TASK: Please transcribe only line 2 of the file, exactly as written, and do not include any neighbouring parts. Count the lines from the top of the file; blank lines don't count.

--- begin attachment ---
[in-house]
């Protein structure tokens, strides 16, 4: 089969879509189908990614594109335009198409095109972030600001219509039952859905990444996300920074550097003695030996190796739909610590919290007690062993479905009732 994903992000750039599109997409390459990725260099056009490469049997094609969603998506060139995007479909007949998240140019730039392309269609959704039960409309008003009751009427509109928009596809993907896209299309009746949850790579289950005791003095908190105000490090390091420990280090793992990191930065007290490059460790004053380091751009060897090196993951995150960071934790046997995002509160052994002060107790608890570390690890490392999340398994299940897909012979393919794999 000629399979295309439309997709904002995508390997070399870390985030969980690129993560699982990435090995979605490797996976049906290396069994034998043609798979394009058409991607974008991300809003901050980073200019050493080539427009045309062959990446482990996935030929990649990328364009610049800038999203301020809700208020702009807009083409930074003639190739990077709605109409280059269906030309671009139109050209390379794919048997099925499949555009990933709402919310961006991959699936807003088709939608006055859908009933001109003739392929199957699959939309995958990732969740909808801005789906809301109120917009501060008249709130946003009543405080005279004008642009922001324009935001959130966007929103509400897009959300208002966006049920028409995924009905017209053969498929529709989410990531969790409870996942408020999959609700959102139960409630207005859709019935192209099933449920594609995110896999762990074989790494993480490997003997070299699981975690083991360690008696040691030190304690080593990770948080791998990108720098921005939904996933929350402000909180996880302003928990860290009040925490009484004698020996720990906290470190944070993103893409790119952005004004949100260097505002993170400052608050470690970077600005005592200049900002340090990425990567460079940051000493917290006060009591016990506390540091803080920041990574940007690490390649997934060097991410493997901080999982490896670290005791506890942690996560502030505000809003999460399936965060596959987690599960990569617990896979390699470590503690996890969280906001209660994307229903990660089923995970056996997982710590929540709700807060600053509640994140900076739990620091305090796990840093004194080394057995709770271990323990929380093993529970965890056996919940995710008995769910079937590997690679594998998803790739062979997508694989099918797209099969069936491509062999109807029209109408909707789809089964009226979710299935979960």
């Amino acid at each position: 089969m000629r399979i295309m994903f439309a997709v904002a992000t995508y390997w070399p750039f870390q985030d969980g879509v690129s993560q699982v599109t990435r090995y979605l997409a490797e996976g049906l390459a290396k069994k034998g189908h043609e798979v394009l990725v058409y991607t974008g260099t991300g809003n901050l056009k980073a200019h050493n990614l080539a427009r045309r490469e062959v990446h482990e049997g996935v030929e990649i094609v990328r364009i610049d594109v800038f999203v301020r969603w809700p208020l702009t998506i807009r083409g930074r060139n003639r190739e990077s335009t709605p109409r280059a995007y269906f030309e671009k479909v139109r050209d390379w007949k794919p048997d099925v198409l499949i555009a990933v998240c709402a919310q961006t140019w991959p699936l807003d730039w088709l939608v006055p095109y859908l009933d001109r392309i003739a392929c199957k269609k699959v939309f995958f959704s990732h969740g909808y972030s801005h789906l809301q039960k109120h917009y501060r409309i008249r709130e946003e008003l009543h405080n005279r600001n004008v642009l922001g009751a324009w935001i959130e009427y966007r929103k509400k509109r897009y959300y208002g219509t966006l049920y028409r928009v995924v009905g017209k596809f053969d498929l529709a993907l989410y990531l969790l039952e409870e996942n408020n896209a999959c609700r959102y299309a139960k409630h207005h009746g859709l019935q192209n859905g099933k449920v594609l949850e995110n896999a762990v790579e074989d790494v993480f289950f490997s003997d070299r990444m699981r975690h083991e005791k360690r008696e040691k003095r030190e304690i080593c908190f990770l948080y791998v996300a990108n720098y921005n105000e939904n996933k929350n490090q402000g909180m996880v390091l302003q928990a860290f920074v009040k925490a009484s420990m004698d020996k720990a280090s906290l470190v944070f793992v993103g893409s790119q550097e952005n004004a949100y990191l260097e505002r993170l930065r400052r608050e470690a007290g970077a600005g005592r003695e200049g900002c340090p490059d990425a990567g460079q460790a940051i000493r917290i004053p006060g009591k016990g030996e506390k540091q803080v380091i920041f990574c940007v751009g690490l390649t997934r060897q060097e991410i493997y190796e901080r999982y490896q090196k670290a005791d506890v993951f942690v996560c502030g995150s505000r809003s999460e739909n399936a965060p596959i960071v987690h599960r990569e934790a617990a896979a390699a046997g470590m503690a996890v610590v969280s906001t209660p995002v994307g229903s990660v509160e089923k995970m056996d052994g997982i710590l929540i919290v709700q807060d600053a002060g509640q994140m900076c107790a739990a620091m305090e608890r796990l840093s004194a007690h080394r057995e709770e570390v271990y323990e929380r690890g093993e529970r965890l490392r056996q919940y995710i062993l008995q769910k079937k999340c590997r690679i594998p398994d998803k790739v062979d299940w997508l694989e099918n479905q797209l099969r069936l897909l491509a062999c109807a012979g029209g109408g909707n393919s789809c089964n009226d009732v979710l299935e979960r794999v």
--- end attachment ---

């Protein structure tokens, strides 16, 4: 089969879509189908990614594109335009198409095109972030600001219509039952859905990444996300920074550097003695030996190796739909610590919290007690062993479905009732 994903992000750039599109997409390459990725260099056009490469049997094609969603998506060139995007479909007949998240140019730039392309269609959704039960409309008003009751009427509109928009596809993907896209299309009746949850790579289950005791003095908190105000490090390091420990280090793992990191930065007290490059460790004053380091751009060897090196993951995150960071934790046997995002509160052994002060107790608890570390690890490392999340398994299940897909012979393919794999 000629399979295309439309997709904002995508390997070399870390985030969980690129993560699982990435090995979605490797996976049906290396069994034998043609798979394009058409991607974008991300809003901050980073200019050493080539427009045309062959990446482990996935030929990649990328364009610049800038999203301020809700208020702009807009083409930074003639190739990077709605109409280059269906030309671009139109050209390379794919048997099925499949555009990933709402919310961006991959699936807003088709939608006055859908009933001109003739392929199957699959939309995958990732969740909808801005789906809301109120917009501060008249709130946003009543405080005279004008642009922001324009935001959130966007929103509400897009959300208002966006049920028409995924009905017209053969498929529709989410990531969790409870996942408020999959609700959102139960409630207005859709019935192209099933449920594609995110896999762990074989790494993480490997003997070299699981975690083991360690008696040691030190304690080593990770948080791998990108720098921005939904996933929350402000909180996880302003928990860290009040925490009484004698020996720990906290470190944070993103893409790119952005004004949100260097505002993170400052608050470690970077600005005592200049900002340090990425990567460079940051000493917290006060009591016990506390540091803080920041990574940007690490390649997934060097991410493997901080999982490896670290005791506890942690996560502030505000809003999460399936965060596959987690599960990569617990896979390699470590503690996890969280906001209660994307229903990660089923995970056996997982710590929540709700807060600053509640994140900076739990620091305090796990840093004194080394057995709770271990323990929380093993529970965890056996919940995710008995769910079937590997690679594998998803790739062979997508694989099918797209099969069936491509062999109807029209109408909707789809089964009226979710299935979960």